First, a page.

Our ability to transform information – phone calls, music, video, virtually everything – into digital bits of data and to transmit billions of them per second is founded upon the innovative work of Claude Shannon (1916-2001), an American mathematician, electronic engineer, and cryptographer.
The entire science of information theory grew out of one seminal paper that Shannon published in 1948, “A Mathematical Theory of Communication“, when he was a 32-year-old researcher at Bell Laboratories. Shannon showed how the once-vague notion of information could be defined and quantified with absolute precision. He demonstrated the essential unity of all information media, pointing out that text, telephone signals, radio waves, pictures, film and every other mode of communication could be encoded in the universal language of binary digits, or bits-a term that his article was the first to use in print.
The paper established a whole new discipline, Information Theory, by showing how Boolean algebra and basic thermodynamic principles could be applied to communications. It turned “information” from a vague word related to how much someone knew about something into a precise mathematical unit that could be measured, manipulated and transmitted.
It was the start of the science of “information theory”, a set of ideas that has allowed us to build the internet, digital computers and telecommunications systems. His extraordinary idea – that basic principles of binary or digital information can be related to fundamental physical laws– was instrumental in shaping our digital era. Today, Shannon’s theory remains the guiding foundation for communication scientists and engineers in their ongoing quest for faster, more energy efficient, and more robust communication systems.
Outside of his academic pursuits, Shannon was interested in juggling, unicycling, and chess. He also invented many devices, including rocket-powered flying discs and a motorized pogo stick. There was also the Throbac (THrifty ROman-numerical BAckward-looking Computer), a calculator that did arithmetic with Roman numerals, and Theseus, a life-sized mechanical mouse that could find its way through a maze. One of his more humorous devices was a box kept on his desk called the “Ultimate Machine”, based on an idea by Marvin Minsky. Otherwise featureless, the box possessed a single switch on its side. When the switch was flipped, the lid of the box opened and a mechanical hand reached out, flipped off the switch, then retracted back inside the box.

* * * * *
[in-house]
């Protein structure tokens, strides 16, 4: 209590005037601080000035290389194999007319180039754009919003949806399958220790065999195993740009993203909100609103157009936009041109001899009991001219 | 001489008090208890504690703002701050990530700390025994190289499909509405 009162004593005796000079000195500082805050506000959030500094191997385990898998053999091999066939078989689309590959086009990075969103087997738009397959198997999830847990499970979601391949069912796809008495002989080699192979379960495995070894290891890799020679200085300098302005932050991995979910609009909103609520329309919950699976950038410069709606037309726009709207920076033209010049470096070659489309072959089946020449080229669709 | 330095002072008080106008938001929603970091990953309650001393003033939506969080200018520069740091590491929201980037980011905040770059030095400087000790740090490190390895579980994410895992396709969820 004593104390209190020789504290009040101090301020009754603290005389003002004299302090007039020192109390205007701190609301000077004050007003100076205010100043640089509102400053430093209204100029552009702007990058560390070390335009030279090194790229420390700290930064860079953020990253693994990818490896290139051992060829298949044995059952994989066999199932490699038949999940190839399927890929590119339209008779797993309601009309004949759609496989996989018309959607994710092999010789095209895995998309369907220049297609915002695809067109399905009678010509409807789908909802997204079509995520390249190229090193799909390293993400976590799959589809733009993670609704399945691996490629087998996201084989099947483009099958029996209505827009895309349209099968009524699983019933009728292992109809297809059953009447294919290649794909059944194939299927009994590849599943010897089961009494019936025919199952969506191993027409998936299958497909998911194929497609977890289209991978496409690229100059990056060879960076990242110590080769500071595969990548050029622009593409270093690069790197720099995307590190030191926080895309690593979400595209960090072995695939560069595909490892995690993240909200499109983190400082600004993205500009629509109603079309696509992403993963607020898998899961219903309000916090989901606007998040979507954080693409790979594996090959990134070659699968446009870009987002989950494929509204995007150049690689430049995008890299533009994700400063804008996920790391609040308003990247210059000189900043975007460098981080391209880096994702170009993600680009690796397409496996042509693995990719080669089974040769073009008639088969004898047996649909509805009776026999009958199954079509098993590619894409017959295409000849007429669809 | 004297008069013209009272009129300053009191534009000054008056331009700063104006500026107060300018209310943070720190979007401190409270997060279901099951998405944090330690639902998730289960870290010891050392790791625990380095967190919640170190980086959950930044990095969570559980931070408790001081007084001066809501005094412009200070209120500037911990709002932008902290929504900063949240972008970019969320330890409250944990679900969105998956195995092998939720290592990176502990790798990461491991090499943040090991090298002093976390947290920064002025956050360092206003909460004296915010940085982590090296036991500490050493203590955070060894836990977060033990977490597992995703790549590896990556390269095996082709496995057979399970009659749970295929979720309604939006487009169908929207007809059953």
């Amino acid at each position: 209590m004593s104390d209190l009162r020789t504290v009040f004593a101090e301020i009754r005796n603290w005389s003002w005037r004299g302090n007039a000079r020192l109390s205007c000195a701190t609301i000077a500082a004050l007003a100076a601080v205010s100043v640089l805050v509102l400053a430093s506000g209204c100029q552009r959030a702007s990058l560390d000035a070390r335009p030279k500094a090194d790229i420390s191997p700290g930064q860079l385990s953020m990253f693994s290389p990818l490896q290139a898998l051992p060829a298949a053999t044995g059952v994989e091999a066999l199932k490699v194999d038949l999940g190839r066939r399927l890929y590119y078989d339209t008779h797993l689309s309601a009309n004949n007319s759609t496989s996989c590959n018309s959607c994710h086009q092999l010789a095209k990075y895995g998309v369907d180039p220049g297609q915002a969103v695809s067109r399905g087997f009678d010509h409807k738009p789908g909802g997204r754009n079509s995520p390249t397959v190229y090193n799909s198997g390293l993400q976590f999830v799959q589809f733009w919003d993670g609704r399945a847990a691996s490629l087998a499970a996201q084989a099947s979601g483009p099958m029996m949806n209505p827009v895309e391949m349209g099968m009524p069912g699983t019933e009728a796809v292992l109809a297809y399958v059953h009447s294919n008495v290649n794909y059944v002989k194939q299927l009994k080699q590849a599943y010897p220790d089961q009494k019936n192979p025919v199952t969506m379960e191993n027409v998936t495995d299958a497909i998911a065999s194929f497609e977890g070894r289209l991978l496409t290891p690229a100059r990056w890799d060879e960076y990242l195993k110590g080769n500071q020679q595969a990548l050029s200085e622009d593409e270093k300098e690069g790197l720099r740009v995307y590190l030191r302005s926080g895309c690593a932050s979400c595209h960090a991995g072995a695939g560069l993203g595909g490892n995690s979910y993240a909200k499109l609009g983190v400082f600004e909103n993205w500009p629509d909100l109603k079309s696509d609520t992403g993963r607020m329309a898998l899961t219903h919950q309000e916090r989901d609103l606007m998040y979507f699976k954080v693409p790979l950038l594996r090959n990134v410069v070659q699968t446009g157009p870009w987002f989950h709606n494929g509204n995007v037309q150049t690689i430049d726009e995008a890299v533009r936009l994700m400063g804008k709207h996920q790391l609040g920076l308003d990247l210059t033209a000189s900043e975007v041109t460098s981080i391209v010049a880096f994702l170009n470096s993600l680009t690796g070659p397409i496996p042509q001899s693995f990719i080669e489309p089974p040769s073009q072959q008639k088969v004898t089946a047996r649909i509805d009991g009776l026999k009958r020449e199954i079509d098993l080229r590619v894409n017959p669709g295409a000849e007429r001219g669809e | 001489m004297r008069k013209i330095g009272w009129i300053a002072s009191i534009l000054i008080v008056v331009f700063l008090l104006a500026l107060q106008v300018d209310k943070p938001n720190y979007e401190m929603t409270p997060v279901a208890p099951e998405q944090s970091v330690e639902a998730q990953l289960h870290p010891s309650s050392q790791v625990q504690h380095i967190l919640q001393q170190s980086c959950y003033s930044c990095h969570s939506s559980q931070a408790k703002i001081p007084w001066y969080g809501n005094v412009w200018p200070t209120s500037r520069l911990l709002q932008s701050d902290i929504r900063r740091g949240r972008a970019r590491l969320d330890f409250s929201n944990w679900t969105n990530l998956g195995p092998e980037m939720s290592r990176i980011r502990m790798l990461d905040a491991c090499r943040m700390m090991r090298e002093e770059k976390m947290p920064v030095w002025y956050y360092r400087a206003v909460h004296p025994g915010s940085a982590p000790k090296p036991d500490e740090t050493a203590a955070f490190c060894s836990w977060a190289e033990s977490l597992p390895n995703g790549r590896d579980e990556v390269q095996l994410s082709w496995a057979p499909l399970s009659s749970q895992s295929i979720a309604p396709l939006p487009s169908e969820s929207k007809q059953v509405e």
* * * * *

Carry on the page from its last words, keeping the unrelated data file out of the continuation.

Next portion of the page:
“I was always interested in building things with funny motions,” Shannon explained in a 1987 interview with Omni magazine (one of the few times he spoke about his life publicly).
Much of the power of Shannon’s idea of information lay in its unification of what had been a diverse bunch of technologies. He showed that all communication was fundamentally the same and that you could take any source and represent it by digital data.
When anyone talks about the information revolution of the last decades, it is Shannon’s idea of information that they are talking about. Shannon Information.
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